It’s currently the end of April and Vodafone shares stand at 212p; in the last few months they have been as high as 239.5p and as low as 190p. The shares are expected to go ex-dividend around 9p in early June, so the theoretical ex dividend share price is therefore 203p. An investor may want to protect themself in case the shares fall back and could look at the August 200 puts at 7.5p. If the investor buys the shares and the put option together the cost is 212 + 7.5 = 219.5p. The investor will profit if the shares rise above 219.5p. If the dividend is as expected, then in theory the book cost will reduce by 9p, so any movement above 210.5p becomes profit. However, if the investor is wrong, and the shares plummet to say, 180p, then the investor has a couple of choices. They can exercise the put and sell the shares at a guaranteed 200p. Considering the dividend payment, this would only create a loss of 219.5 - 9 - 200 = 10.5p, a significant advantage over the straight stock purchaser, who loses 23p. Alternatively the investor could keep hold of their shares in anticipation of the stock bouncing, and instead sell the put option, which would be valued at over 20p (200 – 180) still resulting in an overall loss of 10.5p (200 + 9 – 219.5.)
Aviva stand at 525p, the July 500 puts would cost 7p, and the next ex dividend won’t be until October. Buying the shares and the put would cost 532p, which becomes the breakeven for profit if the shares increase. If the shares fall, the investor has protection at 500p, minus the 7p, an effective selling price of 493p, so if for instance the share price moves down 10% to 472.5p, the investor will be in a better position than the stock purchaser who doesn’t own the put insurance.
Not recommendations, but an example of how this simple strategy could be used. However much the share price falls, the put purchaser would always have the safety net in place.
Remember to consider the charges and fees involved for both stock and option trades. Also be wary of dividend and expiry dates.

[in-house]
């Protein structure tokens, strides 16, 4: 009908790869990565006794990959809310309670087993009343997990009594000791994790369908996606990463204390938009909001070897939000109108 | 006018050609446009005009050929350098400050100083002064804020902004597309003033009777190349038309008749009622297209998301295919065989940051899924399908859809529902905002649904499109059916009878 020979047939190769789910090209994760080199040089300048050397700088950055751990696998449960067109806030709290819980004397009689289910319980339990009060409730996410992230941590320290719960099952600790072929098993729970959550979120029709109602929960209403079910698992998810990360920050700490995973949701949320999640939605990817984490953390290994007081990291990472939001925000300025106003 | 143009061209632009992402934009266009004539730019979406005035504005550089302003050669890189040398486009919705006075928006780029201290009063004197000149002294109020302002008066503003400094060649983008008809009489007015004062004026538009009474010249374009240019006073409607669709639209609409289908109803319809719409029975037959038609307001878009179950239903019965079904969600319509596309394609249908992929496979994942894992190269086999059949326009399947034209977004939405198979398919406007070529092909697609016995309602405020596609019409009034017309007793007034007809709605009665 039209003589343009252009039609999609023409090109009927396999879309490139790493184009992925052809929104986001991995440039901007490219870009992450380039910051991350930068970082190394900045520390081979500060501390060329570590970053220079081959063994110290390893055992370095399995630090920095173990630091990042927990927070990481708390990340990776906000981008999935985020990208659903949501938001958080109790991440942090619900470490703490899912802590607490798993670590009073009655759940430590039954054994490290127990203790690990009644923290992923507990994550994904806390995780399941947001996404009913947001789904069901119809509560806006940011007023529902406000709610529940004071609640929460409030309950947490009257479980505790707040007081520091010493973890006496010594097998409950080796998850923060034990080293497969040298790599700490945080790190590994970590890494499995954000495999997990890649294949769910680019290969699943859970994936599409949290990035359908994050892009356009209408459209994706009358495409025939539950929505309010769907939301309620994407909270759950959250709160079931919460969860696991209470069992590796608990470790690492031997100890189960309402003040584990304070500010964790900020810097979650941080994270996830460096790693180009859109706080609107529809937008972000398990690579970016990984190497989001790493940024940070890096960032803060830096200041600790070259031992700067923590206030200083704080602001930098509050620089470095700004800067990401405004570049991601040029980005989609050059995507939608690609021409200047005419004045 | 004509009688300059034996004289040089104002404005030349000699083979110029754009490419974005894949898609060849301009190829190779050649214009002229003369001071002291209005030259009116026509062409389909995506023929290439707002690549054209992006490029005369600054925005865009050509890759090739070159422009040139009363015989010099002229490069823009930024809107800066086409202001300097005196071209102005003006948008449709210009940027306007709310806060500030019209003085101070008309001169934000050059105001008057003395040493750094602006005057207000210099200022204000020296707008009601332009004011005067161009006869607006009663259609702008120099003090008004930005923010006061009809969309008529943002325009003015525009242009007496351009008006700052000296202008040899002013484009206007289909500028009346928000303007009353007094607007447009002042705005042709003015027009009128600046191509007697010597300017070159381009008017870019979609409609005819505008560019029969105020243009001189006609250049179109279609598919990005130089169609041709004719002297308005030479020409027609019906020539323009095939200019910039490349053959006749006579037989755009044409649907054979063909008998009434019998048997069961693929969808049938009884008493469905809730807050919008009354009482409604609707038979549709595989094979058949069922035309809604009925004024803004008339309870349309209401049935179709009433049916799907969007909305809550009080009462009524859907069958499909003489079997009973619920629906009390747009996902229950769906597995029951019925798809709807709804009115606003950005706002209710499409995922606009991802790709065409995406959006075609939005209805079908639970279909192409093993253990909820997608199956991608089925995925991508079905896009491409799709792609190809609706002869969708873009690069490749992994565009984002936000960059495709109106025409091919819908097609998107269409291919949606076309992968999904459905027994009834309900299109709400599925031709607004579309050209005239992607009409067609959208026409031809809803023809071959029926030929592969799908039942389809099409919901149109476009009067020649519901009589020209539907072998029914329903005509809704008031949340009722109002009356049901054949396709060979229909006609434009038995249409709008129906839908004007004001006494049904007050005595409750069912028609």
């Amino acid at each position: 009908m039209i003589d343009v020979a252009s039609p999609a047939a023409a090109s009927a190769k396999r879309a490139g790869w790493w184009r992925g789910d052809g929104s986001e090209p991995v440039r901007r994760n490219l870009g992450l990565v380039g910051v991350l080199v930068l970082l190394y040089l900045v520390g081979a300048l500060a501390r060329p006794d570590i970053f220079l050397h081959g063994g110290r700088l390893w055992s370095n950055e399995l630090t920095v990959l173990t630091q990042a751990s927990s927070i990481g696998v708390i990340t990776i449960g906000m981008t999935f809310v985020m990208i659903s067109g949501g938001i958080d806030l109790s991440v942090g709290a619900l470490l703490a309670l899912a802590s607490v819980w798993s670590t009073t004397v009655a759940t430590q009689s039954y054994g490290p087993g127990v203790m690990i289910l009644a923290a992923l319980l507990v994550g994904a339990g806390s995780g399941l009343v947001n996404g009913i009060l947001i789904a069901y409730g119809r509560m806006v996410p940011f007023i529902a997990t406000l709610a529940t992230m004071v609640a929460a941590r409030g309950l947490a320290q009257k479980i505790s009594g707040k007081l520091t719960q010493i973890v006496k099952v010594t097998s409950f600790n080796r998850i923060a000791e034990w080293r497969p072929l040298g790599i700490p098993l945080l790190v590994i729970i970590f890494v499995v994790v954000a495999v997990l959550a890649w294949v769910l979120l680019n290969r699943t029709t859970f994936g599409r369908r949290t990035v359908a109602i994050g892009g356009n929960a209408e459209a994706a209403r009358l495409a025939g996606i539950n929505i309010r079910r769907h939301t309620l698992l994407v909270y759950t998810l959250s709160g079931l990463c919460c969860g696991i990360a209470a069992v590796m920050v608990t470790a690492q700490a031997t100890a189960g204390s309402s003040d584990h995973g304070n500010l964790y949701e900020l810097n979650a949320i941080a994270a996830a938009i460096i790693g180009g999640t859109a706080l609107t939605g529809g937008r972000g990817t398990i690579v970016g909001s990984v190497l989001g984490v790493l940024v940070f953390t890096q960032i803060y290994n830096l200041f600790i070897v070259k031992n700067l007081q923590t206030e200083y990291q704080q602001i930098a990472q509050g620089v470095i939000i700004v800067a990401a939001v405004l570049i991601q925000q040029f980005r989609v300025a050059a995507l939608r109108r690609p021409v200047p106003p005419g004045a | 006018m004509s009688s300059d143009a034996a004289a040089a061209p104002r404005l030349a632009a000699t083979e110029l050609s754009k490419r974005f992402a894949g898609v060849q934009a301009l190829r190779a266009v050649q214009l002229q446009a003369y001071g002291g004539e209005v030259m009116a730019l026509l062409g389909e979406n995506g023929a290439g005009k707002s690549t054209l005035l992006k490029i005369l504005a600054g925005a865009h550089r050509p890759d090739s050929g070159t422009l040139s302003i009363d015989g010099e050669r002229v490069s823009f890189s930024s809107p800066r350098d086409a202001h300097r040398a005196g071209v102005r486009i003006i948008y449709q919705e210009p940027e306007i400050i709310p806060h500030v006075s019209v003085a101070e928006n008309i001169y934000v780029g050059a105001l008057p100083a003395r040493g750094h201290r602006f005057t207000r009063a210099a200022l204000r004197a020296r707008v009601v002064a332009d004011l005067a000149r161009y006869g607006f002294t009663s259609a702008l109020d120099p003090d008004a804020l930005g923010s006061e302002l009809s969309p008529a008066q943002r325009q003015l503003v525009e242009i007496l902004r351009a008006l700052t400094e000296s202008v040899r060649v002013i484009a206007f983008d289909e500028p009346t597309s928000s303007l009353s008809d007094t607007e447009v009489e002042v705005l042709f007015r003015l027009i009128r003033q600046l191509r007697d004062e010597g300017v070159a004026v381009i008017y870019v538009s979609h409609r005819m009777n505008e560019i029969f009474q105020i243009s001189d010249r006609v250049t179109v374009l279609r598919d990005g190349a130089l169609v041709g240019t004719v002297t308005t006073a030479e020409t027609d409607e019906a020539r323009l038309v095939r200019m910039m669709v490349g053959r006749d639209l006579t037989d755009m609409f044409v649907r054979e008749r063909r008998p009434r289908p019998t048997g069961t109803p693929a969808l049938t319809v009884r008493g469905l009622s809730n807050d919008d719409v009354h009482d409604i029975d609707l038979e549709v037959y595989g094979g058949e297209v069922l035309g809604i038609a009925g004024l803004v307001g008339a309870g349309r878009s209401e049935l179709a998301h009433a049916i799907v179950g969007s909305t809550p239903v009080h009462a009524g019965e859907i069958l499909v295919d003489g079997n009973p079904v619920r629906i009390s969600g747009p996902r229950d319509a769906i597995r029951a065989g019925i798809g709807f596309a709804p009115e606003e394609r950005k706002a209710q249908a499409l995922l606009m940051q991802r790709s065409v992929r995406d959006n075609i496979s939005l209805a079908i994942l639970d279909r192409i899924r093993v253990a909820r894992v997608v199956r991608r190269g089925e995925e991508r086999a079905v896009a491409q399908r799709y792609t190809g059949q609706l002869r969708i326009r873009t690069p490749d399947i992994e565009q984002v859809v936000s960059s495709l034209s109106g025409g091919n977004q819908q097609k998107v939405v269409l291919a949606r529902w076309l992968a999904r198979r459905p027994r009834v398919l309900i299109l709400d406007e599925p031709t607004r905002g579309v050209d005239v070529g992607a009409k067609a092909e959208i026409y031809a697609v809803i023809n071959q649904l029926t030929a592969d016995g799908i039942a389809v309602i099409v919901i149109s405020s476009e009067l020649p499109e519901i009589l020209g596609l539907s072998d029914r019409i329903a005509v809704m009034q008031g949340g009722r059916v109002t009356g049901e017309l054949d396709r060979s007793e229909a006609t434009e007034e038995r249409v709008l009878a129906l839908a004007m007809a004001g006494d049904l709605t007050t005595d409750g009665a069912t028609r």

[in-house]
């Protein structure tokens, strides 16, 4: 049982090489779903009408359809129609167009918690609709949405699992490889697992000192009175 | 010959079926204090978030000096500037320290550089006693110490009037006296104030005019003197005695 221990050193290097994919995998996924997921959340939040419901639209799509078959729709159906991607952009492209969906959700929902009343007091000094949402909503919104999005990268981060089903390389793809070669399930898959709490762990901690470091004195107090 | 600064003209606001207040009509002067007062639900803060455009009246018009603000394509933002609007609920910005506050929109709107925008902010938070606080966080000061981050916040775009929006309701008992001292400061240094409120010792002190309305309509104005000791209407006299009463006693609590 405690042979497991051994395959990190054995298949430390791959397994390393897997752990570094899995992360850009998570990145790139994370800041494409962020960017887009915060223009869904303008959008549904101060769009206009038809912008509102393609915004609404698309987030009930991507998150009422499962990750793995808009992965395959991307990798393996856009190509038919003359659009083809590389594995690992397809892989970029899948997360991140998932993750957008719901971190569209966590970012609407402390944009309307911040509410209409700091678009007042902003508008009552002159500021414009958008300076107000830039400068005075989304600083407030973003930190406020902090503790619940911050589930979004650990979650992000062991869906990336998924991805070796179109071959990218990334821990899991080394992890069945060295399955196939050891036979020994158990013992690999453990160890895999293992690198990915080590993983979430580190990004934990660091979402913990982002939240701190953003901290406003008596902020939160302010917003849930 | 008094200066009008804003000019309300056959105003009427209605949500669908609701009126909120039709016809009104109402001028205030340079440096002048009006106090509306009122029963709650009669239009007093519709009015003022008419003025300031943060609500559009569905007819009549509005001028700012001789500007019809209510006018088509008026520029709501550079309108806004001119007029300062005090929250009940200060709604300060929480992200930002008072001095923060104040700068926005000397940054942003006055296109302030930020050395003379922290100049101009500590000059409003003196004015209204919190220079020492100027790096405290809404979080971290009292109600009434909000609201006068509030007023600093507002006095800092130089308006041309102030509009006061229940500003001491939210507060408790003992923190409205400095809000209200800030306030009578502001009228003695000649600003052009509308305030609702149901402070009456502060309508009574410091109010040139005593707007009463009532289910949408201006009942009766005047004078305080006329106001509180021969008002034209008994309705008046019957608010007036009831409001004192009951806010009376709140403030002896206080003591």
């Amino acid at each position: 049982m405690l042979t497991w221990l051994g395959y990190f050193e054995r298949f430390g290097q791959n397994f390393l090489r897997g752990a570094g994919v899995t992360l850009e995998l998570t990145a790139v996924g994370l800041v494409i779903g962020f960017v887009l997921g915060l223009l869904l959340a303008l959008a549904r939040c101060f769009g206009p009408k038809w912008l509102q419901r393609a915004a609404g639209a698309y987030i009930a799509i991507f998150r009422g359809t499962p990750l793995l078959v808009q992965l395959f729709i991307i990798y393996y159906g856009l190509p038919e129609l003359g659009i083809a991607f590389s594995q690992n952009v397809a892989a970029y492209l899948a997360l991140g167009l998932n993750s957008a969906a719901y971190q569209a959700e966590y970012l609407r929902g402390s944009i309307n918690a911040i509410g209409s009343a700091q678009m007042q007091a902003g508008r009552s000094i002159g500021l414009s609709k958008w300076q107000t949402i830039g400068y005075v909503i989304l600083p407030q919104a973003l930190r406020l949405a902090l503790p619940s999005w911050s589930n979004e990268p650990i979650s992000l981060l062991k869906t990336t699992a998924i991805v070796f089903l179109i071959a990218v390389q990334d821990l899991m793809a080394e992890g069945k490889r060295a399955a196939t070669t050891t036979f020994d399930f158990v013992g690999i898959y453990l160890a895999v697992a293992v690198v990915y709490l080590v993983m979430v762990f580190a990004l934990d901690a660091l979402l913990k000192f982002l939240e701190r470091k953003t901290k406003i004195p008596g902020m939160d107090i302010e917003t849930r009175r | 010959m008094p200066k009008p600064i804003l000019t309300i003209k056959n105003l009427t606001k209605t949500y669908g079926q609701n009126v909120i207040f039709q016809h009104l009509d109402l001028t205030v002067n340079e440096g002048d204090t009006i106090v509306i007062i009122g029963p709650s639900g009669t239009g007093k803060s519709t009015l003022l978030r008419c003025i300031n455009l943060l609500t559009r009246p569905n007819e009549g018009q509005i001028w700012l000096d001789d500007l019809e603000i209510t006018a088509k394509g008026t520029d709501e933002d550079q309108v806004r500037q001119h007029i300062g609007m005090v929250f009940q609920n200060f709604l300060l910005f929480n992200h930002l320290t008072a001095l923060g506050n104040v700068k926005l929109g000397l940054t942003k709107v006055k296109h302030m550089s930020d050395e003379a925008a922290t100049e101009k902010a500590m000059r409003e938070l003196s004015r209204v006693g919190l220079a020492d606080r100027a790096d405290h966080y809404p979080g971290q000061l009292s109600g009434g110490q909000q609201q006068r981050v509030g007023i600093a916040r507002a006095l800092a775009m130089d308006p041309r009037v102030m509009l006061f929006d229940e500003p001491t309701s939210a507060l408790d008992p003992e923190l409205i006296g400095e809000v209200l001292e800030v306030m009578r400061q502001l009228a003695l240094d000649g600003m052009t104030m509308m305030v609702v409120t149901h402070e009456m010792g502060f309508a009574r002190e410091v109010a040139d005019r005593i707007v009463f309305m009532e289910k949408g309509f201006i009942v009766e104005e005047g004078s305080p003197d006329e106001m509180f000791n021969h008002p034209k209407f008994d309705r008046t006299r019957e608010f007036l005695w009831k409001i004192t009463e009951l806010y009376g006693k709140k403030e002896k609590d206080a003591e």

This article is not investment research and should not be construed as as an offer or solicitation to buy, sell or trade in any of the investments or asset classes mentioned. The value of any investment and the income arising from it is not guaranteed and can fall as well as rise, so that you may not get back the amount you originally invested. Nothing in this article constitutes advice to undertake a transaction, and if you require professional advice you should contact your financial adviser.
Walker Crips Stockbrokers Limited is a member of the London Stock Exchange and is authorised and regulated by the Financial Conduct Authority. Registered office: Old Change House, 128 Queen Victoria Street, London, EC4V 4BJ. Registered in England number 4774117
This communication has been prepared by Colin Bramble exclusively for AMT Futures Limited (AMTF) and its clients. These are views of the author at the time of publication and are intended to be for general information only. These views do not constitute any form of investment research, research recommendation, financial promotion or investment advice, nor should they be regarded as such. They should not be construed as an offer or solicitation to buy, sell or trade in any of the investments or asset classes mentioned. Further, they are not intended to promote or encourage any particular investment strategy or activity. [These views may not be consistent with the views of AMTF’s account managers.]
The value of any investment and the income arising from it is not guaranteed and can fall as well as rise, so that you may not get back the amount your originally investment. If you require professional advice you should contact your financial adviser.
This communication is compiled from sources believed to be reliable and every care is taken in its preparation. However, neither AMTF nor Colin Bramble accept any liability for any errors which may occur.
AMT Futures Limited Authorised and regulated by The Financial Conduct Authority